Repairing the World: Stories From the Tree of Life
An annual film festival celebrating Pittsburgh’s strong and vibrant Jewish community is returning for its 29th season this year, with a mix of in-person and virtual screenings. The JFilm Festival, organized through Film Pittsburgh, runs from Thu., April 28-Sun., May 8, with three showings at the AMC Waterfront in Homestead, and 15 more films screening virtually.
“Every year I think the films can't get any better, but we always find new gems,” says Film Pittsburgh Executive Director Kathryn Spitz Cohan, adding that this year’s selections offer something for everyone. “For some reason, filmmakers made a lot of comedies this year — a response to the pandemic, maybe? — and we have five really funny films in our line-up. There are also several incredible documentaries and dramas about a range of topics.”
The three in-person films exemplify the impressive resume the JFilm Festival has built over the years, and why it’s such a must-see for so many looking to explore more about Jewish culture on screen.
The festival opens with a screening of Cha Cha Real Smooth
at the Waterfront at 7 p.m. on Thu., April 28. Starring and produced by Dakota Johnson, the showing will mark the official debut of the film in Pittsburgh, before streaming on Apple TV+ later this year. A romantic comedy from up-and-coming star Cooper Raiff, the film was shot in Pittsburgh, and has drawn raves in early reviews. “We’re thrilled that Apple TV+ has entrusted us to show Cha Cha Real Smooth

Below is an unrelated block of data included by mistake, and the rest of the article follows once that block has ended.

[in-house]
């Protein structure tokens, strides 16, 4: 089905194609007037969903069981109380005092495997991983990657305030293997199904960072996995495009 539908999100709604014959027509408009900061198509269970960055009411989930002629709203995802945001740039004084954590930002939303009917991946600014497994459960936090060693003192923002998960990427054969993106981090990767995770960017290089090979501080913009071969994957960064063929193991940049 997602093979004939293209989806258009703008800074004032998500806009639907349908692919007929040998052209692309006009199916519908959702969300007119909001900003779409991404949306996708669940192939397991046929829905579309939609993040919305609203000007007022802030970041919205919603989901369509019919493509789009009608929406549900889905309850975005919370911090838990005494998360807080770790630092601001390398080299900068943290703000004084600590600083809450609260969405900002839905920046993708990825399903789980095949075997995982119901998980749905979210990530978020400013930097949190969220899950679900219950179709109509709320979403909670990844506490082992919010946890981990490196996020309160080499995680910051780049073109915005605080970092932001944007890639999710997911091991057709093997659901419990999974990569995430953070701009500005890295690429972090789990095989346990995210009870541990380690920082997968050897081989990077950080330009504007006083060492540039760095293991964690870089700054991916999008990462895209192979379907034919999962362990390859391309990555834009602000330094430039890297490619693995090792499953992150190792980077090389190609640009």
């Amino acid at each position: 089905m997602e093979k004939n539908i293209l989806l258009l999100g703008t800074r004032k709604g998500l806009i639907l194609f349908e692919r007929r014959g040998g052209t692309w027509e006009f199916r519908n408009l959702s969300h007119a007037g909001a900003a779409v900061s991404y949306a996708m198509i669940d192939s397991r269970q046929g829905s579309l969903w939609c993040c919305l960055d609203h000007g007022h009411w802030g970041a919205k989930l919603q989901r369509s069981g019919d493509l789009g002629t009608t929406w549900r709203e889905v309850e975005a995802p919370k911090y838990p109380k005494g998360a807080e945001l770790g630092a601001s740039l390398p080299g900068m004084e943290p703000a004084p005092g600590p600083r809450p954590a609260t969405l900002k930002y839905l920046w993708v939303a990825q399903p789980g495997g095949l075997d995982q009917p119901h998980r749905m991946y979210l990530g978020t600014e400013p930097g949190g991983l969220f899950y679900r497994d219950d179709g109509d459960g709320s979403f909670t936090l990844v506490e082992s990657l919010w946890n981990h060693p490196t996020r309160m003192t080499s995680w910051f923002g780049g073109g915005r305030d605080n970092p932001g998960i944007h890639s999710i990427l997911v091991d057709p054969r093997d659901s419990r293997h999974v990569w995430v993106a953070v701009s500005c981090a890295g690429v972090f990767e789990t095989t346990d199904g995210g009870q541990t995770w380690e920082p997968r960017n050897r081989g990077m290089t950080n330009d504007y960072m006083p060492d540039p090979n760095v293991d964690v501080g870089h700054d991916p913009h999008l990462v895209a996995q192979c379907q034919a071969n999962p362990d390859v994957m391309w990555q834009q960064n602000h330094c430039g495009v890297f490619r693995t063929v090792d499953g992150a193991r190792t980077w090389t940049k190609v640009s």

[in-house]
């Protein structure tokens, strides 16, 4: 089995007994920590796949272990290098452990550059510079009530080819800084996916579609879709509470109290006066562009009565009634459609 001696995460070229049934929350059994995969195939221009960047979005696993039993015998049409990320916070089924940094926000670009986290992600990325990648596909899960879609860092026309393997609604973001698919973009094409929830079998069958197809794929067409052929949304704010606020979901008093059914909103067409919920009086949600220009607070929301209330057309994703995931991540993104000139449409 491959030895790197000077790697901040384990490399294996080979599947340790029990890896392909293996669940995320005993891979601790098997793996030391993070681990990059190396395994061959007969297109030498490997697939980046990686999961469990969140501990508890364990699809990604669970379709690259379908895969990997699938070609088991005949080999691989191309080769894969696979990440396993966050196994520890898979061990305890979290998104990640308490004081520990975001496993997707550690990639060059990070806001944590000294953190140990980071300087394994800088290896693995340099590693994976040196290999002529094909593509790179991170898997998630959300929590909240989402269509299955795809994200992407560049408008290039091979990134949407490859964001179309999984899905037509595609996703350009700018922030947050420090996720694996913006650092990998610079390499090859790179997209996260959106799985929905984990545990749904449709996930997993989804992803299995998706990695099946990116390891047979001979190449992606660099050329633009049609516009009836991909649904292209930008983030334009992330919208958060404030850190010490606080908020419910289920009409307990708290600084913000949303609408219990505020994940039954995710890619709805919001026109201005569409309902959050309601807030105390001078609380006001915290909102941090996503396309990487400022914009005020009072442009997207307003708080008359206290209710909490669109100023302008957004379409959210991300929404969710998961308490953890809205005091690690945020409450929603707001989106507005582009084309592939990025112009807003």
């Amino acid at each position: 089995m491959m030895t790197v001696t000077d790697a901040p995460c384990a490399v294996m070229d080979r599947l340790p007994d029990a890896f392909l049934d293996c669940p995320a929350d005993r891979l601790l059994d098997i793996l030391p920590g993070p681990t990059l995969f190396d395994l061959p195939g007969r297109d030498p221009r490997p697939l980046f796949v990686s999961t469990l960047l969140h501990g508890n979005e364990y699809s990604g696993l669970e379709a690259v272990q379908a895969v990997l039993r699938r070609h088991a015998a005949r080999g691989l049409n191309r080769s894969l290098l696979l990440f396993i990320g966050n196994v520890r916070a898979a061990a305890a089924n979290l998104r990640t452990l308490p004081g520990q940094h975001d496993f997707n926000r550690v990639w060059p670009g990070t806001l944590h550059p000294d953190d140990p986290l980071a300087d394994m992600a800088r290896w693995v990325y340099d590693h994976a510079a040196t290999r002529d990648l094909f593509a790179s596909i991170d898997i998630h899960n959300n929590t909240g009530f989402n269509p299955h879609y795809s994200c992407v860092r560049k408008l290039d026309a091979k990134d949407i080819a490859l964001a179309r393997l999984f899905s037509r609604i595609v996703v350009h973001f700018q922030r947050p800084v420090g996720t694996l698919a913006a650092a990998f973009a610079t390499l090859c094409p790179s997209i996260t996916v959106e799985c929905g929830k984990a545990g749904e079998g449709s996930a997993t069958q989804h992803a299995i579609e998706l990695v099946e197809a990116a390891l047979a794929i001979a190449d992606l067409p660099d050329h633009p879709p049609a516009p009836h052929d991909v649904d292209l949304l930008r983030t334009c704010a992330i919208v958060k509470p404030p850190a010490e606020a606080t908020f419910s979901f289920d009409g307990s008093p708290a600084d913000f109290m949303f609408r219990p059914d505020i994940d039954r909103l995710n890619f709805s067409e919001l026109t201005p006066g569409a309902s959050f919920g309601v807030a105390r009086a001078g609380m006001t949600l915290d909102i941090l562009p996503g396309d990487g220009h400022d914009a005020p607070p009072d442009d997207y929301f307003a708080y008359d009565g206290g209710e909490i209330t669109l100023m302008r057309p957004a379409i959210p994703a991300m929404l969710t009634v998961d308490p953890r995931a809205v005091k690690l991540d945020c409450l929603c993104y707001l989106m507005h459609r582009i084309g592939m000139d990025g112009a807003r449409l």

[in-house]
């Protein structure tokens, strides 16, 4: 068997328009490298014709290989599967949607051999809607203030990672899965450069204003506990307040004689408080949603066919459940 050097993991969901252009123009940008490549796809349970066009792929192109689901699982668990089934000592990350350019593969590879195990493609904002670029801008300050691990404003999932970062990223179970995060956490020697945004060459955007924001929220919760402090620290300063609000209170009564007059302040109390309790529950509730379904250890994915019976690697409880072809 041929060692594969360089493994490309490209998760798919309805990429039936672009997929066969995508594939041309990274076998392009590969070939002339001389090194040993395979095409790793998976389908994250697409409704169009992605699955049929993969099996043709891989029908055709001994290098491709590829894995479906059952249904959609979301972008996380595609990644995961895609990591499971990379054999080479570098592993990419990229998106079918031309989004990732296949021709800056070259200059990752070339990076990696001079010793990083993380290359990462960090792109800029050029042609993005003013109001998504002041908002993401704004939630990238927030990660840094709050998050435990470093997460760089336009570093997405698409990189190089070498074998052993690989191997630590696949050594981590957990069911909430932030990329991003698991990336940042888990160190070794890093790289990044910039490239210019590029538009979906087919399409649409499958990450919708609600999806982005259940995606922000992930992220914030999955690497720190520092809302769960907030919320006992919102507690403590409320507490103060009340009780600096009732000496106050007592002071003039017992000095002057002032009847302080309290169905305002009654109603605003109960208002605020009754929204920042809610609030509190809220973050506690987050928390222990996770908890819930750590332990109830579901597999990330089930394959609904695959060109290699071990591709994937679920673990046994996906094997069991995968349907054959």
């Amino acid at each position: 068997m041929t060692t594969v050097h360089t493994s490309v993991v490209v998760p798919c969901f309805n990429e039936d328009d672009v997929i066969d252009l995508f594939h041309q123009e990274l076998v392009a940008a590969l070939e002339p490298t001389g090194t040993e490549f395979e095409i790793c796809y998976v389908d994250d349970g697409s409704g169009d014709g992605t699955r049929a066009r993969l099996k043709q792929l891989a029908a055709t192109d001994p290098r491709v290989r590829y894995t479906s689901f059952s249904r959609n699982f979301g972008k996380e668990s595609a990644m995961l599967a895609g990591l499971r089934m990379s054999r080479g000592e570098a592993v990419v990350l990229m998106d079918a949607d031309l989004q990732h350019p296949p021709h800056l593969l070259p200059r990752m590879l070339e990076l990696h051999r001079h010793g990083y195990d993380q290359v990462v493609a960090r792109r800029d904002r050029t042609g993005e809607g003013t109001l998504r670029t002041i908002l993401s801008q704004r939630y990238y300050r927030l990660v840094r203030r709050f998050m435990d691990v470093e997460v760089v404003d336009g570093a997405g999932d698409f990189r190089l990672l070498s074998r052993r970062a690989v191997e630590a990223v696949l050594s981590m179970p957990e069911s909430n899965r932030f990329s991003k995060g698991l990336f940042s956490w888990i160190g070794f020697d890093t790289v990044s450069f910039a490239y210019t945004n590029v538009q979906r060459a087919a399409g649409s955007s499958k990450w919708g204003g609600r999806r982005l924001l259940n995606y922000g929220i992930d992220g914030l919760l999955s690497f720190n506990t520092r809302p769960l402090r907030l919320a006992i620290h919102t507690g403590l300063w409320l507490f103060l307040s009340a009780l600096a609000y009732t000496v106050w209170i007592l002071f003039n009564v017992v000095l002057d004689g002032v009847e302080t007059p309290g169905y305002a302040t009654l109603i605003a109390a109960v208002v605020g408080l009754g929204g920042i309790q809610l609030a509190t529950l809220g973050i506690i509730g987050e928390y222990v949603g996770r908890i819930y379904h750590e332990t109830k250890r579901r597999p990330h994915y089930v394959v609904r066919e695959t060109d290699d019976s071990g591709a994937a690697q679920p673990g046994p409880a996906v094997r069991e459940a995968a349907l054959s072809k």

for the first time in Pittsburgh,” Spitz Cohan says in a press release. “So many talented Pittsburghers worked on this film, and we can’t wait for everyone to see it on the big screen.”
The festival’s centerpiece film, Repairing the World: Stories From the Tree of Life,
follows with its world premiere screening at 7 p.m. on Thu., May 5, and includes a Q&A with the director following the showing. The documentary is a gut-wrenching and powerful look at the Tree of Life mass shooting, and how the community worked to pick up the pieces in its aftermath. “The community of Pittsburgh had its heart torn when their neighbors were killed at the Tree of Life synagogue,” says Director Patrice O’Neill. “As the community works to heal and bridge differences, we firmly believe their stories can inspire others seeking to repair our wounded communities, our country, and our world.”
Spitz Cohan says she’s honored O’Neill strongly felt that the film needed to premiere in Pittsburgh at JFilm.
“The film is a tribute to all who banded together after that horrific day to show the world that love is stronger than hate,” she says. “It is remarkable and a loving memory to the 11 lives we lost that day and the many others who have lost their lives to hate. It is also a call to action. What can you do to make your city a more just place for all people?”
Fiddler’s Journey to the Big Screen
An exciting mix of virtual films can be also be accessed throughout the festival at filmpittsburgh.org/pages/jfilm
. Among them include Fiddler’s Journey to the Big Screen,
a behind-the-scenes documentary narrated by Pittsburgh native Jeff Goldblum on the process of making Fiddler on the Roof
into a film; Let it Be Morning,
an Israeli satire that was an official selection at Cannes; and, The Replacement,
a Spanish crime film about a police officer working a case that offers a troubling underbelly of secrets.
The festival closes with an in-person screening of Rose
, a feel-good French film that will screen on Sun., May 8, serving as an uplifting capper to a display of the variety of experiences Jewish cinema has to offer, and the care organizers have put in to displaying Jewish culture.
. Thu., April 28-Sun., May 8. Online and at AMC Waterfront, 300 W. Waterfront Drive, Homestead. $15-136. filmpittsburgh.org